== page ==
Battle of Tippecanoe
Battle near Prophetstown in 1811, where American forces led by William Henry Harrison defeated the followers of the Shawnee Prophet and destroyed the town.
William Henry Harrison
was an American military leader, politician, the ninth President of the United States, and the first President to die in office. His death created a brief constitutional crisis, but ultimately resolved many questions about presidential succession left unanswered by the Constitution until passage of the 25th Amendment. Led US forces in the Battle of Tippecanoe.
Members of Congress elected in 1810 from the West and South who campaigned for war with Britain in the hopes of stimulating the economy and annexing new territory.
Massachusetts senator and lawyer who was known for his forceful speeches and considered nullification a threat to the Union.
John C. Calhoun
Congressman from South Carolina who was a leader of the War hawks and the author of the official declaration of war in 1812.
United States politician responsible for the Missouri Compromise between free and slave states (1777-1852). Admitted Maine into the union as a free state and Missouri into the union as a slave state.
Francis Scott Key
Author of "The Star-Spangled Banner" which chronicles the British bombardment of Fort McHenry in 1814; Key's poem, set to music, became the official U.S. national anthem in 1931.
Oliver Hazard Perry
American naval officer who led the fleet that defeated the British in the Battle of Put-in-Bay during the War of 1812.
Treaty of Ghent
Treaty ending the war of 1812, signed in Belgium in 1814; it restored peace but was silent on the issues over which the United State and Britain had gone to war.
Battle of New Orleans
Battle in the War of 1812 in which American troops commanded by Andrew Jackson destroyed the British force attempting to seize New Orleans.
General who defeated the Creeks at Horseshoe Bend in 1814 and the British at New Orleans in 815; he later became the seventh president of the United States.
Meeting of Federalists near the end of the War of 1812 in which the party listed it's complaints against the ruling Republican Party. These actions were largley viewed as traitorous to the country and lost the Federalist much influence
a treaty between the United States and Britain enacted in 1817. The treaty provided for the demilitarization of the Great Lakes and Lake Champlain, where many British naval arrangements and forts still remained. The treaty laid the basis for a demilitarized boundary between the U.S. and British North America.
Political organizations formed in 1793 and 1934 to demand greater responsiveness by the state and federal governments to the needs of the citizens.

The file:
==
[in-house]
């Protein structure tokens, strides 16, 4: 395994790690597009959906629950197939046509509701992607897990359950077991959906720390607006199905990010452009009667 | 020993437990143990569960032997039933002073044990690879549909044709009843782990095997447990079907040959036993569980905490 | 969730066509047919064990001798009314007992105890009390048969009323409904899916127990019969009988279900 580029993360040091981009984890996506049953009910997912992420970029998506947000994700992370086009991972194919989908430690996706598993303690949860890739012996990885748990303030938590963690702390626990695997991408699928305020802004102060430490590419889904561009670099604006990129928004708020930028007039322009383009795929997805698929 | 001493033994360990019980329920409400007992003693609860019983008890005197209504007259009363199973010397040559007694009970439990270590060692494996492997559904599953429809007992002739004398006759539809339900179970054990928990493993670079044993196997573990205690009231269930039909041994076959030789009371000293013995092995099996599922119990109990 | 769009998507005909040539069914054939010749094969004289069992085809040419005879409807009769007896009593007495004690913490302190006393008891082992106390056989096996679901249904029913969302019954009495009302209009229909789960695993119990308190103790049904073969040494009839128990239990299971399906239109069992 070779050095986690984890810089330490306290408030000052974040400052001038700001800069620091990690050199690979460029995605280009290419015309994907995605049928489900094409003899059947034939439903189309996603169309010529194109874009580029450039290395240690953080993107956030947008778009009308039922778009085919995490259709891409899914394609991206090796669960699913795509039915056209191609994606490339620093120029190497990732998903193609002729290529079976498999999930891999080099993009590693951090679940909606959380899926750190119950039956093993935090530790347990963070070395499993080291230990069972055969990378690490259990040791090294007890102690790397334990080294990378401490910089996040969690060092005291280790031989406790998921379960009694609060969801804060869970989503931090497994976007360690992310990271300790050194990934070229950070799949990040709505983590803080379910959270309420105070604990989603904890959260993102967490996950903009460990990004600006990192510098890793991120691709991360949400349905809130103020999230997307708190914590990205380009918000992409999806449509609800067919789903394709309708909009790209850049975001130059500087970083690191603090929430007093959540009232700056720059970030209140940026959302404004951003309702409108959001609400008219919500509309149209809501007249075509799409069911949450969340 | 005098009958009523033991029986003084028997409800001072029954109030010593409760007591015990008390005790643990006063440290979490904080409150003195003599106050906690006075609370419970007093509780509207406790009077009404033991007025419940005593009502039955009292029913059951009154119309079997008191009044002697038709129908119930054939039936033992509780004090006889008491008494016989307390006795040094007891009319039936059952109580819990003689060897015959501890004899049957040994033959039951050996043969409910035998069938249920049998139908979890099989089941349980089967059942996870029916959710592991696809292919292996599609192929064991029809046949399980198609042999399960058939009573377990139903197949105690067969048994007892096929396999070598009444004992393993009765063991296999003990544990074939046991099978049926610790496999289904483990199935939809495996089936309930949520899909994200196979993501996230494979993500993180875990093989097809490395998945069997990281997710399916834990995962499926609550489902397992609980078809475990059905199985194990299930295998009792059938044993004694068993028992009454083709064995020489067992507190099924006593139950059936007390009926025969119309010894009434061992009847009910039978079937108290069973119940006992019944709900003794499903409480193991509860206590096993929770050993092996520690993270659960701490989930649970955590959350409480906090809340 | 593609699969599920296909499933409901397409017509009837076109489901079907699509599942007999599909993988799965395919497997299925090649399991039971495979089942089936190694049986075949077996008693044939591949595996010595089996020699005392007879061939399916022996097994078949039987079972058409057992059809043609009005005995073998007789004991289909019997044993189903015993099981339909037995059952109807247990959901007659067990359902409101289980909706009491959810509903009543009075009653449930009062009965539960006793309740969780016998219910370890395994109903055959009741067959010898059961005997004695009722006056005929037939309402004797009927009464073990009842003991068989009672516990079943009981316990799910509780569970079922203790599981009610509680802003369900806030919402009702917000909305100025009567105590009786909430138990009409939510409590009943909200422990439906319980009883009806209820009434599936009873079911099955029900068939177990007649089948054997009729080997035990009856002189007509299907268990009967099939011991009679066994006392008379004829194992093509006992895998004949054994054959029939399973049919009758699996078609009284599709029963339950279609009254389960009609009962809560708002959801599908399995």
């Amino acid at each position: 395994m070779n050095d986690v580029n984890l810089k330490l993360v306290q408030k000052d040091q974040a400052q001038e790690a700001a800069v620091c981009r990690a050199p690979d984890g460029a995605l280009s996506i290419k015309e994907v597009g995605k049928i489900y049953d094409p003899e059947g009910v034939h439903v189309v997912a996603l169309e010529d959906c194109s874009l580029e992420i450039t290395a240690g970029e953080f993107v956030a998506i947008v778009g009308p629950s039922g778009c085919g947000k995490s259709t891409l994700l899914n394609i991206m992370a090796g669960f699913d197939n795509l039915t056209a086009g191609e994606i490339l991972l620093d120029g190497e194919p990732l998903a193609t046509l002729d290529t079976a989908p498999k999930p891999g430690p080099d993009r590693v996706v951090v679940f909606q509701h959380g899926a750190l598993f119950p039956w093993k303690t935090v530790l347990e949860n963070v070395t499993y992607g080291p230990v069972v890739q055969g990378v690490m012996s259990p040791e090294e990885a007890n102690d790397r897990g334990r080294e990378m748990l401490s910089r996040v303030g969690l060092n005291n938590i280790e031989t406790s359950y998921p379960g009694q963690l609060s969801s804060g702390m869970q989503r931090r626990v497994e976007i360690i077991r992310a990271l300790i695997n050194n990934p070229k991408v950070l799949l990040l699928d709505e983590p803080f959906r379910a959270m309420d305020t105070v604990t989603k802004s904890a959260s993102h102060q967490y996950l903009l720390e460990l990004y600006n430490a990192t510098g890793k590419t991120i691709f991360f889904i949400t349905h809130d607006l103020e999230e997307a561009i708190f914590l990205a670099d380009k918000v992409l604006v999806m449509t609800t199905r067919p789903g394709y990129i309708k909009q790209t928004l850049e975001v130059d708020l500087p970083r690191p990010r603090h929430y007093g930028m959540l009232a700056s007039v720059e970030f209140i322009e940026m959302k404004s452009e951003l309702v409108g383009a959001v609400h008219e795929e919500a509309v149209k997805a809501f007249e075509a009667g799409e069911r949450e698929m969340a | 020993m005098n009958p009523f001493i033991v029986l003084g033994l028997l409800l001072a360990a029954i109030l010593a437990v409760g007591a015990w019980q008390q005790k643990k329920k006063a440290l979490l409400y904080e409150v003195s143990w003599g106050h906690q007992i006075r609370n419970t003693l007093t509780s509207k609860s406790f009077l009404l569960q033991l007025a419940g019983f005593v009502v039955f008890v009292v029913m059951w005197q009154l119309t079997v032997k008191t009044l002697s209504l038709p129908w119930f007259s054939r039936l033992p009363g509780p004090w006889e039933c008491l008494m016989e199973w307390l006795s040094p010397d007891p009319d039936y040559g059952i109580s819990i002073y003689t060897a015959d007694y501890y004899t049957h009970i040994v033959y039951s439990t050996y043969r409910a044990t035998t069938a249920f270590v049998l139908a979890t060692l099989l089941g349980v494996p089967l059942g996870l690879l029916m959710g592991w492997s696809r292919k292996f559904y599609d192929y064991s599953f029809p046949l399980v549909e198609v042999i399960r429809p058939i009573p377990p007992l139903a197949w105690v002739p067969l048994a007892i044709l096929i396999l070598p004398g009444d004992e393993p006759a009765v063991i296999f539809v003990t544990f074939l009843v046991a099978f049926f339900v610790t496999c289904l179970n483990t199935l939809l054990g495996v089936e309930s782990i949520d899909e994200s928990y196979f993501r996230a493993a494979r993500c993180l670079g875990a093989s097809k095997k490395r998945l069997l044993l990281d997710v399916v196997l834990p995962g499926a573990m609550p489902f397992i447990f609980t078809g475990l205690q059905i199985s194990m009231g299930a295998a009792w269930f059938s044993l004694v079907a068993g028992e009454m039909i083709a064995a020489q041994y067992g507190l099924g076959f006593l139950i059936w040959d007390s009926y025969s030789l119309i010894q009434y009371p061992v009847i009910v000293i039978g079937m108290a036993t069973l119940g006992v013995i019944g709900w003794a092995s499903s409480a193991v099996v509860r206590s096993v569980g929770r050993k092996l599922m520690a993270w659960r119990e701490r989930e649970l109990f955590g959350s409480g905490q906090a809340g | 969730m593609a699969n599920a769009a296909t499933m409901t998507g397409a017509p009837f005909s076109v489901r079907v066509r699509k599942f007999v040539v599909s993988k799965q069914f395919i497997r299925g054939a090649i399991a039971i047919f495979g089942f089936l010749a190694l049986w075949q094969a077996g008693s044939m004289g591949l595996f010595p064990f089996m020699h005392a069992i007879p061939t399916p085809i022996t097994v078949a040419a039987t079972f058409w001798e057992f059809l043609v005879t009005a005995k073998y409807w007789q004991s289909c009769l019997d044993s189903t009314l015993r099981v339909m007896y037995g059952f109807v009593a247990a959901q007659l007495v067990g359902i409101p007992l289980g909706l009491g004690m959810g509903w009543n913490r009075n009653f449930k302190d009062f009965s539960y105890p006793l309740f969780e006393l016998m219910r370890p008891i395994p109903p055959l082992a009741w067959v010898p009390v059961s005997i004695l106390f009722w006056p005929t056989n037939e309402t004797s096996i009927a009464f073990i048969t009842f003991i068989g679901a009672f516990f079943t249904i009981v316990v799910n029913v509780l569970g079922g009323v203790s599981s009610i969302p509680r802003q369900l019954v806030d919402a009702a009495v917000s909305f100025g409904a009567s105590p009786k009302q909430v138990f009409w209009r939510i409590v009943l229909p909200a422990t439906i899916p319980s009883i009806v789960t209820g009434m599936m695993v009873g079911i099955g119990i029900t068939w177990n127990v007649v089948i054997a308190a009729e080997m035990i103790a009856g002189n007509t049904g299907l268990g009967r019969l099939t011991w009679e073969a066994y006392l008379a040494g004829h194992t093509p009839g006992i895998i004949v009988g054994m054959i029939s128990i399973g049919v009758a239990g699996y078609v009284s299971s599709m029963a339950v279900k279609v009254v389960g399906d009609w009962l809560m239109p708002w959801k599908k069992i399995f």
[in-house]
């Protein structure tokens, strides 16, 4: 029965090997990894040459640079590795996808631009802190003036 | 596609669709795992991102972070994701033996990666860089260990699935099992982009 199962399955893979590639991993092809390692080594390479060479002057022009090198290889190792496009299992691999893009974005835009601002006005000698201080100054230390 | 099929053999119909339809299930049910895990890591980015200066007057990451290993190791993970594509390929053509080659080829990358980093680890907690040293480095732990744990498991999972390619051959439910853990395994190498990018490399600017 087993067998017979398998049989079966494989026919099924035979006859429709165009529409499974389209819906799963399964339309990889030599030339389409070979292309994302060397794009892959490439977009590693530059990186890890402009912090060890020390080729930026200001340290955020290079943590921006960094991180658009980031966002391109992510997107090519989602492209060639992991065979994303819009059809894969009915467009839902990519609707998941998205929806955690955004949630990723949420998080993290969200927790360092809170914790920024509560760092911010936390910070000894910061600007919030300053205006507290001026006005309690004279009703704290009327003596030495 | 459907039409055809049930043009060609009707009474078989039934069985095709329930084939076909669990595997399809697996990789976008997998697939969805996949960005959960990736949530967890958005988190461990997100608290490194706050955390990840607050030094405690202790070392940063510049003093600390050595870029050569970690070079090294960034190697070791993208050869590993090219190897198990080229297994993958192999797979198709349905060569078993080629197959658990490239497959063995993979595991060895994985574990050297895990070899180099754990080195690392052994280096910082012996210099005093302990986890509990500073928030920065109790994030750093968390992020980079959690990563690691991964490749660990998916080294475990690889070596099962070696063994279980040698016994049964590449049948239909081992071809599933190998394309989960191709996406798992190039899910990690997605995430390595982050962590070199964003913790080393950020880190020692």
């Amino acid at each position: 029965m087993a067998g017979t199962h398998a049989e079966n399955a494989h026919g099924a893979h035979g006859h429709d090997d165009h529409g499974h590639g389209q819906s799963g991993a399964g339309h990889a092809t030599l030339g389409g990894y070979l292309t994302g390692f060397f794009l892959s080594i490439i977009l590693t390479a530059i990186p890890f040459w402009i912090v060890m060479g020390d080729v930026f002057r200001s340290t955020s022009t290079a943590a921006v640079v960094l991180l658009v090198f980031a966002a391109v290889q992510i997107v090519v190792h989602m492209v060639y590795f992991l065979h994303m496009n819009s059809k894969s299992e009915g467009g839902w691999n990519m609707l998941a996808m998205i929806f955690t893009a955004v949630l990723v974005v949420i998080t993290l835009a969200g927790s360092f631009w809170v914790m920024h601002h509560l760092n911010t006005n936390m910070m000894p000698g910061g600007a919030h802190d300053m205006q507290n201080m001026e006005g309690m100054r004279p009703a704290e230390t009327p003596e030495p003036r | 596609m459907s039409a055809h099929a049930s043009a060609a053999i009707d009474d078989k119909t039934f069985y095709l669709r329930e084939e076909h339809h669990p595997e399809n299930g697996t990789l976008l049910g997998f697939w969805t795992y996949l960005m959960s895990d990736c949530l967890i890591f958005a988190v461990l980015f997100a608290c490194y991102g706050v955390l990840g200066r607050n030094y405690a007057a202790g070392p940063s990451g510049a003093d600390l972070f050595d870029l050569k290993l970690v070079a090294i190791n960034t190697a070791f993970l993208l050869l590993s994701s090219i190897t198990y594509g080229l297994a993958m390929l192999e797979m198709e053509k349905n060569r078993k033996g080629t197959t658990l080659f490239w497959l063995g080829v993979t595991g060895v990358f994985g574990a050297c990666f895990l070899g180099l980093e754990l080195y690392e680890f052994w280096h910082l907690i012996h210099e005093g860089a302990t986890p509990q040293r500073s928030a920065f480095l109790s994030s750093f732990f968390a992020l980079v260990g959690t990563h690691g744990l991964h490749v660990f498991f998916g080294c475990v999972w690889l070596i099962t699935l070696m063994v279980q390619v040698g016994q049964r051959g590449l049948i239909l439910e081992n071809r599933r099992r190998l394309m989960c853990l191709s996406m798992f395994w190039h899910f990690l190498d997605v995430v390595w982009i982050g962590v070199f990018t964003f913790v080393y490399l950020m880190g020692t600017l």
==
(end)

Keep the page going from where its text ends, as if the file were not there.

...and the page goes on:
Republican politician from Virginia who served in diplomatic posts under George Washington, John Adams, and Thomas Jefferson; he later became the fifth president of the United States.
"Era of Good Feelings"
The period from 1816 to 1823, when the decline of the Federalist Party and the end of the War of 1812 gave rise to a time of political cooperation.
announcement by President James Monroe in 1823 that the Western Hemisphere was off=limits for future European colonial expansion.
First national road building project funded by Congress. It made travel and transportation of goods much easier because it was one continuous road that was in good condition.
a 350-mile canal stretching from Buffalo to Albany; it revolutionized shipping in New York state.
American inventor who designed the first commercially successful steamboat and the first steam warship (1765-1815)
federal projects, such as canals and roads, to develop the nation's transportation system
an economic plan sponsored by nationalists in Congress following the War of 1812; it was intended to capitalize on regional differences to spur U.S. economic growth and the domestic production of goods previously bought from foreign manufacturers.
Treaty between the United States and Spain in 1819 that ceded Florida to the United States, ended any Spanish claims in Oregon, and recognized Spanish rights in the American Southwest.
American writer who wrote textbooks to help the advancement of education. He also wrote a dictionary which helped standardize the American language.
American writer remembered for the stories "Rip Van Winkle" and "The Legend of Sleepy Hollow," contained in The Sketch Book
James Fenimore Cooper
American novelist who is best remembered for his novels of frontier life, such as The Last of the Mohicans
Hudson River School
the first native school of landscape painting in the United States (1825-1875); it attracted artists rebelling against the neoclassical tradition.
Panic of 1819
a financial panic that began when the Second Bank of the United States tightened credit and recalled government loans.
law proposed by Henry Clay in 1820 admitting Missouri to the Union as a slave state and Maine as a free state and banning slavery in the Louisiana Territory north of latitude 36 30'